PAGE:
[4] Ibid, 166.

[5] James Pattison, Humanitarian Intervention and the Responsibility to Protect: Who should Intervene? 28 (2010).

[6] G.A. Res 2131 (XX) (Dec 21, 1965).

[7] Jana Dadova, The Legality of Humanitarian Intervention and without UN Security Council Authorisation, ResearchGate, (Aug. 20, 2018), https://www.researchgate.net/publication/305806123_The_Legality_ of_Humanitarian_Intervention_without_UN_Security_Council_Authorization.

[8] Daniel Golebiewski, The Humanitarian Intervention of the UN A look at the Security Council’s haphazard response to Somalia and Rwanda The Politic (Aug. 20, 2018), http://thepolitic.org/the-security-councils-humanitarian-intervention/.

[9] Fernando R. Tesón, Kosovo: A Powerful Precedent For The Doctrine Of Humanitarian Intervention, Amsterdam Law Forum (Aug. 20, 2018), http://amsterdamlawforum.org/article/view/62/119.html.

[10] Marc Santora, In Kosovo a Peace built on Separation, The New York Times (Aug. 24, 2018), https://www.nytimes.com/2018/01/30/world/europe/kosovo-serbia.html.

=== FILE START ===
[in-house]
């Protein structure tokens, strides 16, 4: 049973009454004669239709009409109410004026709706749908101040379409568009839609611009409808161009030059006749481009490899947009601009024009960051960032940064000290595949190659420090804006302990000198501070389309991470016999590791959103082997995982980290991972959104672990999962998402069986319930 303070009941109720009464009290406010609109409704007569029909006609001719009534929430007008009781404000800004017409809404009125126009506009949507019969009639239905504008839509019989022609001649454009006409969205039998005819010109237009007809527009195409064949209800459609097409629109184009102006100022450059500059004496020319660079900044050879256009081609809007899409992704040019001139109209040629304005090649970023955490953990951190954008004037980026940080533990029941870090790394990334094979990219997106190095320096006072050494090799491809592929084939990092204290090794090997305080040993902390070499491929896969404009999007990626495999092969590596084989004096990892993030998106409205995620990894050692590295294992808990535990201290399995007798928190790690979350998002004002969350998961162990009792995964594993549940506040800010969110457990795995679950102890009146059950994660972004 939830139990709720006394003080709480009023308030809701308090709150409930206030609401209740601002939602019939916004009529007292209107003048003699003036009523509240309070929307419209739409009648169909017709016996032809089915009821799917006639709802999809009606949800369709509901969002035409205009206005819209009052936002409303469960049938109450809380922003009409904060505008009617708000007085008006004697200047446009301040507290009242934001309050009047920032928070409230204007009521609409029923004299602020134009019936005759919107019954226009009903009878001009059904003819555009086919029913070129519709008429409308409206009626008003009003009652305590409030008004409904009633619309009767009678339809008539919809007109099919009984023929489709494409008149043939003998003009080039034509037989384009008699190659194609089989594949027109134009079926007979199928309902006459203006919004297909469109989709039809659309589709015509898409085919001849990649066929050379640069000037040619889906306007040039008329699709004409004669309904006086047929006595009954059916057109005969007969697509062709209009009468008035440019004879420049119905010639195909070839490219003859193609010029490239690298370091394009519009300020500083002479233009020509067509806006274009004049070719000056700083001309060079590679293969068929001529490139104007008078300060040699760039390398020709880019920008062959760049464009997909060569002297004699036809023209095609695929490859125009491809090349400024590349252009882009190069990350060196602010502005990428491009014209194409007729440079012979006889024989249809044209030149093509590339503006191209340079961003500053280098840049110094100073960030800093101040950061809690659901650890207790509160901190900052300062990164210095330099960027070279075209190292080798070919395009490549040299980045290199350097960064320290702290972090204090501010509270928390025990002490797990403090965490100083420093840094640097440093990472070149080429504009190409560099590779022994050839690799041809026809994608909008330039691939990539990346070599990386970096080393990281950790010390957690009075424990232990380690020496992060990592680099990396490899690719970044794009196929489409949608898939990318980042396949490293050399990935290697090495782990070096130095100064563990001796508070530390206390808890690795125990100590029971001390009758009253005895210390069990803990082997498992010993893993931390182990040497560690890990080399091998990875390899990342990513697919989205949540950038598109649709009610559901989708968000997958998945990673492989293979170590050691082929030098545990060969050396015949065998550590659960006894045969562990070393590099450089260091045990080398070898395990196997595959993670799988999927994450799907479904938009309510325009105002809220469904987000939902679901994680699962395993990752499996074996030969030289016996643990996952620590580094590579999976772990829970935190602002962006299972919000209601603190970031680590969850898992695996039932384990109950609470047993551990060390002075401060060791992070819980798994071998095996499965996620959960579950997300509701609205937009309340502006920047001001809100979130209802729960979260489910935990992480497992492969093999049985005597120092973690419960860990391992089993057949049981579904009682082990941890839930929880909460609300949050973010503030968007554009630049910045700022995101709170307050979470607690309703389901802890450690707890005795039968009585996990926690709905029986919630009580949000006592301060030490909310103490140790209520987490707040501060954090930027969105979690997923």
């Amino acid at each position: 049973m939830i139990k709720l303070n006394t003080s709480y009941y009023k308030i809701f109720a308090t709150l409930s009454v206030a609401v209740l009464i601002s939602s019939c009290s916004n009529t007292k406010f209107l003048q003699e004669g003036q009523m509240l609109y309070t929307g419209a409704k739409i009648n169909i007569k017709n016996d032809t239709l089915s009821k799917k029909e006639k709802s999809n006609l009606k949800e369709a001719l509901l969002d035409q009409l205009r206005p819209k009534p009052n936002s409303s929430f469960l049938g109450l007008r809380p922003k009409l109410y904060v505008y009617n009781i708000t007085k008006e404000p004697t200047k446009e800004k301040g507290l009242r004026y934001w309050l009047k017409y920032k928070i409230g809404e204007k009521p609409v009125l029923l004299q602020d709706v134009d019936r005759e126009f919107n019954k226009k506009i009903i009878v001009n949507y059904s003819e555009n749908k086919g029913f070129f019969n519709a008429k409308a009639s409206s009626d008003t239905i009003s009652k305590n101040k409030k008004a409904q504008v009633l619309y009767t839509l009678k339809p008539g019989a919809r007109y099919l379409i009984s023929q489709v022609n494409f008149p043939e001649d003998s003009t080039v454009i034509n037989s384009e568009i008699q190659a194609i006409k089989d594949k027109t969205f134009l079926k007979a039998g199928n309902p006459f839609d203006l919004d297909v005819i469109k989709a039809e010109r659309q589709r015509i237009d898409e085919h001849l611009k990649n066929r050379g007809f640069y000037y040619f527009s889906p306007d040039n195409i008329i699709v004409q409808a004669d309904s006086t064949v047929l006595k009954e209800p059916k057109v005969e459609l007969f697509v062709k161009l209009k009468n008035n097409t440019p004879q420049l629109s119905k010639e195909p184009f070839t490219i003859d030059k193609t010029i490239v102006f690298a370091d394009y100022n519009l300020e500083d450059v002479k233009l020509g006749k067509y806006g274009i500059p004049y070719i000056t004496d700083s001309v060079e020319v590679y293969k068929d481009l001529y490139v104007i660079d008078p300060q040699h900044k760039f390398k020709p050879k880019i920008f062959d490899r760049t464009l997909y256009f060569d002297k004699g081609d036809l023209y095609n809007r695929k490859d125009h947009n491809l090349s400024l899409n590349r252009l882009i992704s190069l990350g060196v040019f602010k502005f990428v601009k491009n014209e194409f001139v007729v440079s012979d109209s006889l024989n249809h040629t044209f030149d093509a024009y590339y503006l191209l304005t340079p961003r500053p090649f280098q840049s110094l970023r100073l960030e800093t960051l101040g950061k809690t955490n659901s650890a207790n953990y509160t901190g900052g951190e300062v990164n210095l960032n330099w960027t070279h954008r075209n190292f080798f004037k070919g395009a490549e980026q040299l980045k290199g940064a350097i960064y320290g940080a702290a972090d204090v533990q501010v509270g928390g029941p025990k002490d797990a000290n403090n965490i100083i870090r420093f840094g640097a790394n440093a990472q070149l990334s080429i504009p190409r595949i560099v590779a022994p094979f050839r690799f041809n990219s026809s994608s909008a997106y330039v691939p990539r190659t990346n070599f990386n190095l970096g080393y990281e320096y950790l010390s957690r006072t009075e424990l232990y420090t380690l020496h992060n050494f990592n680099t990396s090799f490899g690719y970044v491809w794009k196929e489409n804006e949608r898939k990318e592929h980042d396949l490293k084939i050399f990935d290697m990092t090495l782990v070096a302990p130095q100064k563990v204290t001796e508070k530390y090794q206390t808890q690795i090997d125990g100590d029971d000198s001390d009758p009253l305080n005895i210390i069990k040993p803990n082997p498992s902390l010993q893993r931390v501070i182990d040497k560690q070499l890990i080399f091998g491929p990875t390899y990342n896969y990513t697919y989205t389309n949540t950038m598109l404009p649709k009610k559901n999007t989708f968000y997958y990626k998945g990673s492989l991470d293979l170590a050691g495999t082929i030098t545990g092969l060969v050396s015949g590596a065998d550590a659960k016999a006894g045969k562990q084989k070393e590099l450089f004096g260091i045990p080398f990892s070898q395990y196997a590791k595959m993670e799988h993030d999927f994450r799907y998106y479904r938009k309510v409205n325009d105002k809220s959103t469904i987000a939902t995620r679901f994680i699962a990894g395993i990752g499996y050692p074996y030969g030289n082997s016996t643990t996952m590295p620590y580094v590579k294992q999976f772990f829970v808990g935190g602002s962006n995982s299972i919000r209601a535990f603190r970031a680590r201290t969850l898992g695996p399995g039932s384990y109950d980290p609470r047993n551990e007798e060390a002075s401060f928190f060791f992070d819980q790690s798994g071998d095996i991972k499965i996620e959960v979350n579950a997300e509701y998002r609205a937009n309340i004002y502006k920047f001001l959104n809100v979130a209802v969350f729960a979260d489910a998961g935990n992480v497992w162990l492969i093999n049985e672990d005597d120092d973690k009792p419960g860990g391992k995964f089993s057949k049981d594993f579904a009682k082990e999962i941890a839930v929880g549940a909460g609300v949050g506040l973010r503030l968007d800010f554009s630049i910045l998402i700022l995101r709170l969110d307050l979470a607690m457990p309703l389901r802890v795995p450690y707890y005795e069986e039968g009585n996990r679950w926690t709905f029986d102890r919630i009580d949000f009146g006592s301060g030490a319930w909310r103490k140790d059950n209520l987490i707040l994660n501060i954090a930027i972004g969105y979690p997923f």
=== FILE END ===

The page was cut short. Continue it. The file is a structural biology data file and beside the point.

[11] Lucy Rodgers, David Gritten, James Offer and Patrick Asare, Syria: The Story of the Conflict, BBC (Aug. 28, 2018), https://www.bbc.com/news/world-middle-east-26116868.

[12] YGP is the People’s Protection Unit, Members of this became the part of Syrian Democratic Forces, where the members received arms and training, backed by the U.S.

[13] Ali Aweida, 27 Journalists killed in Yemen since 2014: NGO, AA news broadcasting system (Aug. 15, 2018), https://www.aa.com.tr/en/middle-east/27-journalists-killed-in-yemen-since-2014-ngo/1170178/.

[14] Kate Lyons, Yemen Cholera Outbreak now the worst in History as millionth case looms, The Guardian, (Sept. 2, 2018), https://www.theguardian.com/global-development/2017/oct/12/yemen-cholera-outbreak-worst-in-history-1-million-cases-by-end-of-year.